Before being sworn into state service for the "emergency", the 7th Pennsylvania Emergency Militia had been known as the 3rd Regiment Infantry Gray Reserves from Philadelphia. With hostilities growing in 1861, the Grey Reserves had been organized, and made up of National Guard regiments from the city. The National Guard was not what we think of today, however, it was a well trained and well equipped militia unit that could be called upon by State and Federal government. Many such units provided the back bone of the famed Pennsylvania Reserves, which were originally intended to act as Pennsylvania's last line of defense at the outbreak of the Civil War, before they were sent to Washington to strengthen the Union ranks after the disaster at the Battle of 1st Bull Run. Upon the reorganization, the 3rd Regiment was designated as the "1st Regiment of the Brigade" (the Gray Reserves), and was then referred to as the 1st Regiment National Guard of Pennsylvania.
The 7th PA Emergency Militia was among the very few military organizations that were accepted into state service as an already organized regiment. Generally, after Gov. Curtin's call of Sept. 4, militia companies arrived in Harrisburg, organized into Regiments, and then sent south toward Maryland. Being allowed to keep their regimental structure allowed the 7th to be quickly transported to Harrisburg, and then quickly transferred down the Cumberland Valley Railroad to Hagerstown. There was some displeasure at losing their familiar Regimental designation (1st Regiment), and being given a new one (7th PA Emergency Militia). However, with their presence in the Emergency Militia, Pennsylvania was assured of at least one unit with solid military training and cohesion.
We pick up the 7th's journey on late on the night of September 16th:
The arrival [in Chambersburg on the 16th] was after dark, and the troops were quartered through the night in churches and school-houses, until the next morning when they moved out to a wood on the south side of the town to an encampment known as "Camp McClure."
Instead of a camp, it was scarcely a halt. Orders immediately followed to re-entrain, and the regiment was again on its way, this time over the State line to Hagerstown, Maryland. On the route an issue of ball cartridge was made, forty rounds for the cartridge-box and twenty for the pocket. At eight o'clock on the evening of the seventeenth on its arrival at Hagerstown the regiment left the cars, stacked arms in the main street, and awaited the distribution of what proved to be a very limited supply of rations. The commissariat, by those who looked to it to be fed, was pronounced a failure, and what the soldier got he had either brought with him or gathered up from his own pursuit of it of obtained it through purchase by his officers while on the move. Coffee was a negligible quantity. There was mischief somewhere - nobody cared to inquire where. It was said there were ample stores at the depots, but supplied and consumers rarely met.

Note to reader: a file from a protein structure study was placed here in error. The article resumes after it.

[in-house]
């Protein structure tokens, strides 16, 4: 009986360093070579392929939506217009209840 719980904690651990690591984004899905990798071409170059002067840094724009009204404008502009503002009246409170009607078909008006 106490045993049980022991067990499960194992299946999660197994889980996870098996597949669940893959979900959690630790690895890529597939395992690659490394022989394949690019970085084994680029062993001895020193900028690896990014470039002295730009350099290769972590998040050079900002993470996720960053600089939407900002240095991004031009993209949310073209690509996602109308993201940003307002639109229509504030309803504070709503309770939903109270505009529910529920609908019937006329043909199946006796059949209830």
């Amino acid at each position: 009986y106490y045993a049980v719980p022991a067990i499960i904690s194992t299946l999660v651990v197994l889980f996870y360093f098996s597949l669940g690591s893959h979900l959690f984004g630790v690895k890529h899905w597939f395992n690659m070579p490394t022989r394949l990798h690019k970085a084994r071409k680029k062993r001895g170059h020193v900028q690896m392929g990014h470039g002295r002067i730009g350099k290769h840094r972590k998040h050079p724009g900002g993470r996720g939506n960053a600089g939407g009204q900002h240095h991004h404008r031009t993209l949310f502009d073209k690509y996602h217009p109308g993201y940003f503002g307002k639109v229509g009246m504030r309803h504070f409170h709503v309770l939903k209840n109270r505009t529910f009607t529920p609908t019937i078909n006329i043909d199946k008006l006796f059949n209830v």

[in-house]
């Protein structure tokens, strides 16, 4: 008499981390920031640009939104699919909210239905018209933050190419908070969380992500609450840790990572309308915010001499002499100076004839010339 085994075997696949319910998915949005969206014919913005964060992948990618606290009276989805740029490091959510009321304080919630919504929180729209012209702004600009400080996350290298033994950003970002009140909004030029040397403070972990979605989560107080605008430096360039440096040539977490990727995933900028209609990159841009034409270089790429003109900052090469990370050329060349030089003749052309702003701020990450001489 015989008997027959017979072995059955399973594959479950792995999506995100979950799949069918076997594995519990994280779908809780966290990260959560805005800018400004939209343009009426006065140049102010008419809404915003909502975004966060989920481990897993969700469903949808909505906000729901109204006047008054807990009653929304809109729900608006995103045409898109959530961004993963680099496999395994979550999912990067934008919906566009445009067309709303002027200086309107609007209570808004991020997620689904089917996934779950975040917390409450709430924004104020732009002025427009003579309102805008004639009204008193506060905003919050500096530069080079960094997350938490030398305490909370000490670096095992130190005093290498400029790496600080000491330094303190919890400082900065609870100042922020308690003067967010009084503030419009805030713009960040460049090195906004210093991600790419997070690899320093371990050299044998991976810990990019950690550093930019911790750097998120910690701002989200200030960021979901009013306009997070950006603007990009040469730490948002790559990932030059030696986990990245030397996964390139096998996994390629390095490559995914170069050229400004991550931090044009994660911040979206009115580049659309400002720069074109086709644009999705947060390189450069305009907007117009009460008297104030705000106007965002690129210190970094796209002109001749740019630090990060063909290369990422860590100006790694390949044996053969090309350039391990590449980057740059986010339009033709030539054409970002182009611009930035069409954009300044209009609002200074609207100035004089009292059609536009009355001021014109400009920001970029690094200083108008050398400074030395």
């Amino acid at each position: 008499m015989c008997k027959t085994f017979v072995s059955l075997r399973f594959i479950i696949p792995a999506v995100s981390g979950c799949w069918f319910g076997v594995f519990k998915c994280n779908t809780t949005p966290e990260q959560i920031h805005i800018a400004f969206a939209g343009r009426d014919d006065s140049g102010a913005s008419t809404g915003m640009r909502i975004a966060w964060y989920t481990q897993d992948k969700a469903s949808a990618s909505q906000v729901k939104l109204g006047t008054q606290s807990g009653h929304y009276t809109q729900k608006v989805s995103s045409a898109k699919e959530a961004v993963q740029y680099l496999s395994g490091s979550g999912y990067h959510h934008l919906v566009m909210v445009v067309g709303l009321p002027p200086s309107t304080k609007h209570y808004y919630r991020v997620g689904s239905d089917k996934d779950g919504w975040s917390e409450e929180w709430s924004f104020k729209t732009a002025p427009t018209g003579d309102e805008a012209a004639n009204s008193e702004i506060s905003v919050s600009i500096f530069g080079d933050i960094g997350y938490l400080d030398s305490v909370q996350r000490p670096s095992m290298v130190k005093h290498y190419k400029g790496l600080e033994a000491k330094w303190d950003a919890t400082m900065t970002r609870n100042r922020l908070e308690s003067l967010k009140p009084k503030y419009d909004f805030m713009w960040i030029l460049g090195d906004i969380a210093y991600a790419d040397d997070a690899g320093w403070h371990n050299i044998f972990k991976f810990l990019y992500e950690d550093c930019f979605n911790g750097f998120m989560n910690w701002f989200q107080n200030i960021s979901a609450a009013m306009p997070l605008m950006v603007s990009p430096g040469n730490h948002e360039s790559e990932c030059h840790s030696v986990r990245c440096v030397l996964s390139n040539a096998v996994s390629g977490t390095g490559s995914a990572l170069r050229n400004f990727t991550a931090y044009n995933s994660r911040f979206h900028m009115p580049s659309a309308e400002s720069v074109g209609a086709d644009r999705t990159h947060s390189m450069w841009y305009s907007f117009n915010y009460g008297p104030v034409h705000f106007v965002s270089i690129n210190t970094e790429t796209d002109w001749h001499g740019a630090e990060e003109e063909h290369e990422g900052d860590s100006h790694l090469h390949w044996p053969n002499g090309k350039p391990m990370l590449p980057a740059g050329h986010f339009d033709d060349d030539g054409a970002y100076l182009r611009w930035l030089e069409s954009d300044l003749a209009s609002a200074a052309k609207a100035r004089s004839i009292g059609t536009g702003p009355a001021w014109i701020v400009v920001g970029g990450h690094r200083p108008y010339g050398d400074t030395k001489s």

Knapsacks and baggage were left behind at Hagerstown, and with lightened load the regiment pulled out for its first real march to Boonsboro. The distance was ten miles, which with an hour's halt at Funkstown was covered before daylight on the morning of the eighteenth. "I remember," reads a note made of the occasion, "that weary march, and how we dropped like logs, in bivouac, at three o'clock in the morning, feeling the coming day might be fatal to some of us; for signs of war and battle were in the air, and the guns of Antietam had been making unwonted music to our ears. Signals on the mountain tops, orderlies dashing by, broken caissons and vacated rebel camping grounds told us we stood on sacred soil; but the battle was over when we reached Boonsboro."
The march [to Boonsboro] was well along, when the regiment pulled out of the road and into the timber for a short halt and a brief rest. Overstrained to the limit of endurance, the men were soon asleep. Other troops began to pass along the road, and their tramp aroused some of the more restless. One especially, bewildered at his sudden awakening, hurriedly gathered accoutrements, knapsack, and musket, and hastened to join the ranks of the moving column, thinking it his own, with the very natural inquiry for his own Company D. "Yonder on the right," was the prompt response. Our new recruit pushed along until he dropped into what he supposed was his place or very near it, neither he in the darkness recognizing any of the men about him, nor they him. He had failed to extend his inquiry beyond the letter of his company. What regiment it was had altogether escaped him. By and by day began to break, strange faces were all about him, and the distant boom of the cannon indicated a near approach to a battle-field. Suddenly it dawned upon him he had forgotten to ask for the regiment, and when he did, back came the answer, "Twenty-ninth Pennsylvania." Without disclosing his mistake, he quietly let himself drift to the rear, and after some tribulation, much fatigue, and a bit of chagrin found his way back to his command again.
Latta, James. History of the First Regiment Infantry National Guard of Pennsylvania (Gray Reserves) 1861-1911. Philadelphia: J.B. Lippincott Co., 1912.